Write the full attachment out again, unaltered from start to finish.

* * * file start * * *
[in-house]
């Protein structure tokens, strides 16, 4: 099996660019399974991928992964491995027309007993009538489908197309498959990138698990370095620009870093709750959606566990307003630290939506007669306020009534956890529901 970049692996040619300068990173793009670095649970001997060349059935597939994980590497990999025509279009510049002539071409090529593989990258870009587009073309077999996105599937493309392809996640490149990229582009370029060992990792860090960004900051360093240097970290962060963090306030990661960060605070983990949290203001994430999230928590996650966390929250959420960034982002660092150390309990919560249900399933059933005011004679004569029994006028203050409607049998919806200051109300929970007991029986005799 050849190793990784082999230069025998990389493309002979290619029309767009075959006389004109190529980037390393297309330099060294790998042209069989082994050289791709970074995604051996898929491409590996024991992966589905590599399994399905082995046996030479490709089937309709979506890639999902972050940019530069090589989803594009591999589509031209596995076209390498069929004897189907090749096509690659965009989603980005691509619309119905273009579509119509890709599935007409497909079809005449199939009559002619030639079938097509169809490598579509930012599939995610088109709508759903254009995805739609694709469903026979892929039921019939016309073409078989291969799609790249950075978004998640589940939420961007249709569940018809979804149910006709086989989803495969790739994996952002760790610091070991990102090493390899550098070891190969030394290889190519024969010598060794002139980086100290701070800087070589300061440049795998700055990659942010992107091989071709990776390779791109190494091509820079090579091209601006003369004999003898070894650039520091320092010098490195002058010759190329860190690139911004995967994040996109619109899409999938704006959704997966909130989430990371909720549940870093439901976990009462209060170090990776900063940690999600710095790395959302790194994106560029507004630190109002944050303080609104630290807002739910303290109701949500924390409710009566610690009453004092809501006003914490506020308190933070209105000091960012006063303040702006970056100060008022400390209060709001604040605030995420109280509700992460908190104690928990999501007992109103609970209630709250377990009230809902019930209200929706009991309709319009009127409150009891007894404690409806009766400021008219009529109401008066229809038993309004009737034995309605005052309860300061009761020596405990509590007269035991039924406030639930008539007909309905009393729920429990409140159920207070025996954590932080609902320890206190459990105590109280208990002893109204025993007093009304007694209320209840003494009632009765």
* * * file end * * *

[in-house]
């Protein structure tokens, strides 16, 4: 099996660019399974991928992964491995027309007993009538489908197309498959990138698990370095620009870093709750959606566990307003630290939506007669306020009534956890529901 970049692996040619300068990173793009670095649970001997060349059935597939994980590497990999025509279009510049002539071409090529593989990258870009587009073309077999996105599937493309392809996640490149990229582009370029060992990792860090960004900051360093240097970290962060963090306030990661960060605070983990949290203001994430999230928590996650966390929250959420960034982002660092150390309990919560249900399933059933005011004679004569029994006028203050409607049998919806200051109300929970007991029986005799 050849190793990784082999230069025998990389493309002979290619029309767009075959006389004109190529980037390393297309330099060294790998042209069989082994050289791709970074995604051996898929491409590996024991992966589905590599399994399905082995046996030479490709089937309709979506890639999902972050940019530069090589989803594009591999589509031209596995076209390498069929004897189907090749096509690659965009989603980005691509619309119905273009579509119509890709599935007409497909079809005449199939009559002619030639079938097509169809490598579509930012599939995610088109709508759903254009995805739609694709469903026979892929039921019939016309073409078989291969799609790249950075978004998640589940939420961007249709569940018809979804149910006709086989989803495969790739994996952002760790610091070991990102090493390899550098070891190969030394290889190519024969010598060794002139980086100290701070800087070589300061440049795998700055990659942010992107091989071709990776390779791109190494091509820079090579091209601006003369004999003898070894650039520091320092010098490195002058010759190329860190690139911004995967994040996109619109899409999938704006959704997966909130989430990371909720549940870093439901976990009462209060170090990776900063940690999600710095790395959302790194994106560029507004630190109002944050303080609104630290807002739910303290109701949500924390409710009566610690009453004092809501006003914490506020308190933070209105000091960012006063303040702006970056100060008022400390209060709001604040605030995420109280509700992460908190104690928990999501007992109103609970209630709250377990009230809902019930209200929706009991309709319009009127409150009891007894404690409806009766400021008219009529109401008066229809038993309004009737034995309605005052309860300061009761020596405990509590007269035991039924406030639930008539007909309905009393729920429990409140159920207070025996954590932080609902320890206190459990105590109280208990002893109204025993007093009304007694209320209840003494009632009765």